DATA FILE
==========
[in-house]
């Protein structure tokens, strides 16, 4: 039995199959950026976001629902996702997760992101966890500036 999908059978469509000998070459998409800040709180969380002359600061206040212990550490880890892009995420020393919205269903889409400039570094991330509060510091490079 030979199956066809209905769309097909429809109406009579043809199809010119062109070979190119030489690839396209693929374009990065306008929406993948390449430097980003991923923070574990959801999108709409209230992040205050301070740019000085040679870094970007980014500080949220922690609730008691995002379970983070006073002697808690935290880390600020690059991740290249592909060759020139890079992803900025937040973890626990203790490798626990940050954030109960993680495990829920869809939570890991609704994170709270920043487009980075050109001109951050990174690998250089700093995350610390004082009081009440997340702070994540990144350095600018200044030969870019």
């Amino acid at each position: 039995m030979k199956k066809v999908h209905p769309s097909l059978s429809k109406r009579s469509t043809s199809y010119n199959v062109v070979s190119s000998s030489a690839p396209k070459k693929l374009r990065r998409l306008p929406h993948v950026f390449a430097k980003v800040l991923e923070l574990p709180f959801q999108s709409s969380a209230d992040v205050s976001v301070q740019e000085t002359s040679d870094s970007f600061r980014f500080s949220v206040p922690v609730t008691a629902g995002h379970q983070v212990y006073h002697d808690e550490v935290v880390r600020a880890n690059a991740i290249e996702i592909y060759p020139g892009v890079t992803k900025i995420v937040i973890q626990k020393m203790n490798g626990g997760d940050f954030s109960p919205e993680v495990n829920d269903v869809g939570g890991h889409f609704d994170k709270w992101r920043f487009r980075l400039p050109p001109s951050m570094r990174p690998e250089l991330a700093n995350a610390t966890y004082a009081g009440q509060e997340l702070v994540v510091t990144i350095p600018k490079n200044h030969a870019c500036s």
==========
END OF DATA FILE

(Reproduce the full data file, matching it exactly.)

[in-house]
């Protein structure tokens, strides 16, 4: 039995199959950026976001629902996702997760992101966890500036 999908059978469509000998070459998409800040709180969380002359600061206040212990550490880890892009995420020393919205269903889409400039570094991330509060510091490079 030979199956066809209905769309097909429809109406009579043809199809010119062109070979190119030489690839396209693929374009990065306008929406993948390449430097980003991923923070574990959801999108709409209230992040205050301070740019000085040679870094970007980014500080949220922690609730008691995002379970983070006073002697808690935290880390600020690059991740290249592909060759020139890079992803900025937040973890626990203790490798626990940050954030109960993680495990829920869809939570890991609704994170709270920043487009980075050109001109951050990174690998250089700093995350610390004082009081009440997340702070994540990144350095600018200044030969870019």
């Amino acid at each position: 039995m030979k199956k066809v999908h209905p769309s097909l059978s429809k109406r009579s469509t043809s199809y010119n199959v062109v070979s190119s000998s030489a690839p396209k070459k693929l374009r990065r998409l306008p929406h993948v950026f390449a430097k980003v800040l991923e923070l574990p709180f959801q999108s709409s969380a209230d992040v205050s976001v301070q740019e000085t002359s040679d870094s970007f600061r980014f500080s949220v206040p922690v609730t008691a629902g995002h379970q983070v212990y006073h002697d808690e550490v935290v880390r600020a880890n690059a991740i290249e996702i592909y060759p020139g892009v890079t992803k900025i995420v937040i973890q626990k020393m203790n490798g626990g997760d940050f954030s109960p919205e993680v495990n829920d269903v869809g939570g890991h889409f609704d994170k709270w992101r920043f487009r980075l400039p050109p001109s951050m570094r990174p690998e250089l991330a700093n995350a610390t966890y004082a009081g009440q509060e997340l702070v994540v510091t990144i350095p600018k490079n200044h030969a870019c500036s």